Prognosis in the intensive care unit: Finding accurate and useful estimates for counseling patients

Adrienne G. Randolph, Gordon H. Guyatt, W. Scott Richardson, Gordon Bernard, Roger Bone, Christian Brun-Buisson, James Calvin, Jean Carlet, Frank Cerra, Don Chalfin, Antonio Dans, Gordon Doig, Gray Ellrodt, Mitchell Fink, Charles Fisher, Paul Hébert, Daren Heyland, Kevin Inman, Roman Jaeschke, Sean KeenanPhilip Kernerman, Mitchell Levy, Lawrence Maldonado, John Marshall, Maureen Meade, John Russell, Frank Rutledge, Michael Shabot, William Sibbald, Mark Smithies, Charles Sprung, Jean Louis Vincent, Deborah J. Cook

Research output: Contribution to journalArticlepeer-review

30 Scopus citations


Objectives: Counseling critically ill patients and their families about what the future is likely to hold requires accurate prognostic information. Our goal is to teach clinicians how to find and critically appraise prognostic studies that examine homogeneous populations. Clinical Example: An article describing the outcomes of a group of children who are in a prolonged, persistent vegetative state. Recommendations: The validity of prognostic studies is increased when: a) the sample of patients is representative; b) patients are homogeneous with respect to prognostic risk; c) follow-up is sufficient to minimize the possibility that the missing patients could alter the interpretation of the results; and d) health outcomes are evaluated, using objective and unbiased criteria. The likelihood of these outcomes over time and the precision around these probability estimates should be easily understandable. Before using the results of these studies to counsel patients and families, practitioners should ensure that the patients in the study and their management are similar to the patient in question, and that follow-up of the subjects is sufficiently long. Conclusions: The criteria outlined in this article may assist clinicians in interpreting articles describing the prognosis of patients with similar clinical conditions.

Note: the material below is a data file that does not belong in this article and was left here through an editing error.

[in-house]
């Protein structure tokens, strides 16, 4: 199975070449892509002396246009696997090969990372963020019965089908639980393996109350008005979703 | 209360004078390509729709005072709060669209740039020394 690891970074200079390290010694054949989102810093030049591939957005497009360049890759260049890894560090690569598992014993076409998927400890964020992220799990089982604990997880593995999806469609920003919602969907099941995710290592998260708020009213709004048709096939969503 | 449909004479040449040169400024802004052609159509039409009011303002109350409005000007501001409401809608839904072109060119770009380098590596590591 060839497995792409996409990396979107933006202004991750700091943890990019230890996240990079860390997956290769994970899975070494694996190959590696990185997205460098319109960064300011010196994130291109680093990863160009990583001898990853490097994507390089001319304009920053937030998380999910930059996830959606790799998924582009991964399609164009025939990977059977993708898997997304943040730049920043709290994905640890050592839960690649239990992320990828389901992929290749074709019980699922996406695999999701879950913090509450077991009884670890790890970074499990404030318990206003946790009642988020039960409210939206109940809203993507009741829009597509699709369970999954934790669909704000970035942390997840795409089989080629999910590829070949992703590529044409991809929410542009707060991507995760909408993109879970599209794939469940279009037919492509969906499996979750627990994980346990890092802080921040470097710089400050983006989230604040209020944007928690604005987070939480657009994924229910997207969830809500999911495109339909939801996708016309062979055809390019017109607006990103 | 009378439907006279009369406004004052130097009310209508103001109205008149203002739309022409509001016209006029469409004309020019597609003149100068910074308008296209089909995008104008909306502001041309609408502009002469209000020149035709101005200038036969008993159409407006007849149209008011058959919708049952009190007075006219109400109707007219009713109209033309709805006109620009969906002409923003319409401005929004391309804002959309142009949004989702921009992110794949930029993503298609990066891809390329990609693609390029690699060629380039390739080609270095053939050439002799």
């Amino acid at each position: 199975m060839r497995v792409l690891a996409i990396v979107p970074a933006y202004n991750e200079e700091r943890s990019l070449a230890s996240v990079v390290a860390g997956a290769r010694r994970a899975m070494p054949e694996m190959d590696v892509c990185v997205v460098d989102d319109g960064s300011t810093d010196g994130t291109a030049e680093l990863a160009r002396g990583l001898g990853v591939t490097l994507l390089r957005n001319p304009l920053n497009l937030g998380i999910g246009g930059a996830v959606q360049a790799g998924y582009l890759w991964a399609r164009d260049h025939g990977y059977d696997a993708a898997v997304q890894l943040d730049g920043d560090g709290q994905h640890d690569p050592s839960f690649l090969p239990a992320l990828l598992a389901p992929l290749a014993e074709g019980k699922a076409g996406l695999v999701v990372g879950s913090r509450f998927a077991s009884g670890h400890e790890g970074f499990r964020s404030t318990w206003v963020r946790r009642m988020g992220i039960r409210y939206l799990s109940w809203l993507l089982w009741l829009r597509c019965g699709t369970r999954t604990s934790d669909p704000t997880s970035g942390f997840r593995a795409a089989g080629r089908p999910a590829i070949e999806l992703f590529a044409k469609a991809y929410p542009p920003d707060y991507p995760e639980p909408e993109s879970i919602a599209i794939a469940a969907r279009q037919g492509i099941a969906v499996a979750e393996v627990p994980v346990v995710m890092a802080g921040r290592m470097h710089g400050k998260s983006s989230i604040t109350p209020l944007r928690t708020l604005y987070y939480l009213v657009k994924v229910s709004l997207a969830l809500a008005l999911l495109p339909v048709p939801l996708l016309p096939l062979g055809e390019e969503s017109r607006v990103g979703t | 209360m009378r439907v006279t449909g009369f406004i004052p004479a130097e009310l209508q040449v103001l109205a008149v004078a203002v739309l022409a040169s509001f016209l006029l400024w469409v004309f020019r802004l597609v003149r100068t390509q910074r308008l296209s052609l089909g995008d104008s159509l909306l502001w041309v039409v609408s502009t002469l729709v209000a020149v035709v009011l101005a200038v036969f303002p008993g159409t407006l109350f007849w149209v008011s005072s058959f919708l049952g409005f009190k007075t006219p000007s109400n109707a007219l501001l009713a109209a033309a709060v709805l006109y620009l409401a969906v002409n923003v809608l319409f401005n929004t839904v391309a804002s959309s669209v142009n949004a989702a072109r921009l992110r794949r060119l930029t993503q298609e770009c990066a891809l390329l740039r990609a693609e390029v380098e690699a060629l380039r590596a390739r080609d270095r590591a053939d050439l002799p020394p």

Original languageEnglish (US)
Pages (from-to)767-772
Number of pages6
JournalCritical care medicine
Issue number4
StatePublished - May 14 1998
Externally publishedYes


  • Critical appraisal
  • Epidemiology
  • Evidence based medicine
  • Outcomes research
  • Prediction
  • Prognosis
  • Quality of care
  • Risk adjustment

ASJC Scopus subject areas

  • Critical Care and Intensive Care Medicine


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